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PDF - Brochure

Subak Signs
Subak Huose,
9A Stocks Street
Manchester M8 8GW



Guide to Material Information for signs

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Aluminium is a lightweight metal that is used extensively in the sign industry. Sheets - Signboxes - Extrusions - Directory signs etc. Once coated aluminium has excellent weathering properties. Beautiful anodised finishes are available or it can be powder coated or spray painted for a lasting effect.

This product is a laminated aluminium sheet that combines the weathering capabilities of the metal with the lightness of plastic and produces a sheet of very high rigidity. This material can be rolled and bent to produce amazing shapes. Vinyl lettering and screen printing produces very pleasing results.

Brass is an alloy made up of copper and zinc. It is used extensively in the sign industry for plaques and nameplates. Its bright golden colour is instantly recognisable, often engraved and infilled with different colours to beautiful effect. It tarnishes rapidly and requires relatively high maintenance, however regular polishing gives an aged quality. A good quality lacquer can be applied, but this is not a lasting deterrent.

Bronze is an alloy made up of copper and tin, it can be cast for decorative results. It is red/brown/gold in colour. It will tarnish, not as rapidly as brass, but the patina effect is recognisable from bronze statues.

Ultra thin gold (Gold Leaf) was used in sign production extensively because of its amazing appearance and its ability to weather without tarnishing. It is used less these days because of its relatively high cost.

Silver leaf can be used in sign production with similar qualities to gold.

Steel Stainless Steel and Iron
Stainless steel is often used in the fabrication of individual letters; it has amazing resistance to weathering. It can be powder coated in many colours for lasting results. Steel is often used for structural purposes, where strength is an important factor. Steel angle, pole and box section can be used say for posts and cross members for a sign structure. Steel mesh can be used in areas where wind is a factor, letters or small sign could be mounted on the mesh and can reduce the effect the wind would have on the structure.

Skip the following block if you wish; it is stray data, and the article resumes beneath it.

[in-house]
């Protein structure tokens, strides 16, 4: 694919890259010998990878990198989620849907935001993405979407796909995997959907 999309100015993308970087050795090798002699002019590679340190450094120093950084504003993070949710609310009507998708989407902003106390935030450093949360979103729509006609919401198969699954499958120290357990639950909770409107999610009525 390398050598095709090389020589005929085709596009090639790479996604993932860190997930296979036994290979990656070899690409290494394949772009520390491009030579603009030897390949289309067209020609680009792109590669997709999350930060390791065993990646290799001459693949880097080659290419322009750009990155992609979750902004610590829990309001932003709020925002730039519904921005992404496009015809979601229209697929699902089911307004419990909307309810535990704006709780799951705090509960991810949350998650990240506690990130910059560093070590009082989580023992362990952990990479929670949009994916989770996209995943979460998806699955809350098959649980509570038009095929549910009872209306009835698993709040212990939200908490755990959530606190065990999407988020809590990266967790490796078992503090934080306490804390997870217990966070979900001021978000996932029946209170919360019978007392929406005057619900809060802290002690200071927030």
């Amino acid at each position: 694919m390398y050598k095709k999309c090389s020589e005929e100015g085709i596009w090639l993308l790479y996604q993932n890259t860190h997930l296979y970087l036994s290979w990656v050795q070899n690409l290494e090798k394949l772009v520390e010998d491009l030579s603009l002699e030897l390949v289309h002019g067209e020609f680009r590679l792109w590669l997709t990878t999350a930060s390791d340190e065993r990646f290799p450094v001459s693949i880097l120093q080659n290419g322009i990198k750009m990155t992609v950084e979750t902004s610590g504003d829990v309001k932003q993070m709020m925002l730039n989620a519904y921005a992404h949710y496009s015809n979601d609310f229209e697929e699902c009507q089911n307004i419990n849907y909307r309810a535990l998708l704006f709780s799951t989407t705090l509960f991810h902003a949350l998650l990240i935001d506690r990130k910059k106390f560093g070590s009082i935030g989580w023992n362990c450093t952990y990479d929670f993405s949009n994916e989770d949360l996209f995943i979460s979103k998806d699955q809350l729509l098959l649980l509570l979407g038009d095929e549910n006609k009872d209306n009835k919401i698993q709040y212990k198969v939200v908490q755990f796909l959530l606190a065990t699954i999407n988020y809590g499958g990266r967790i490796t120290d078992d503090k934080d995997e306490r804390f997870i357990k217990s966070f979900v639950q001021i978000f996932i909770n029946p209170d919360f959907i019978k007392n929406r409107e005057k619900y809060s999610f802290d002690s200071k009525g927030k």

Wrought Iron is used in the sign industry for projecting signs or where intricate

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PVC and PVC Foam
Often called Foamex, although like Hoover this is a trade name, PVC foam is a plastic sheet that has had gases introduced into it during the manufacture. It produces a sheet that is lightweight and is strong. There are different grades, although not immediately apparent and not always noted. Cheap foamed sheet will, in time become brittle and discoloured, but is fine in applications where time is not a major factor, exhibition displays etc. It can be screen-printed, or have vinyl graphics easily applied. Low flammability means it can be used in fire sensitive areas. PVC foam is available in 1mm up to 25mm sheet thickness.

PVC can easily be formed, drilled, routed, cut and is resistant to many chemicals. Is used in many applications including point of sale.

Polycarbonate Sheet
Polycarbonate sheet is clear, has good impact resistant qualities and so is well suited to areas where vandalism is an issue. Without the addition of UV protective layers exterior use is limited. Screen printing or vinyl graphics can be used. In flammability tests it has been shown to be self-extinguishing and so is rated either class 1 or 2 when tested to British Standards.

Acrylic Sheet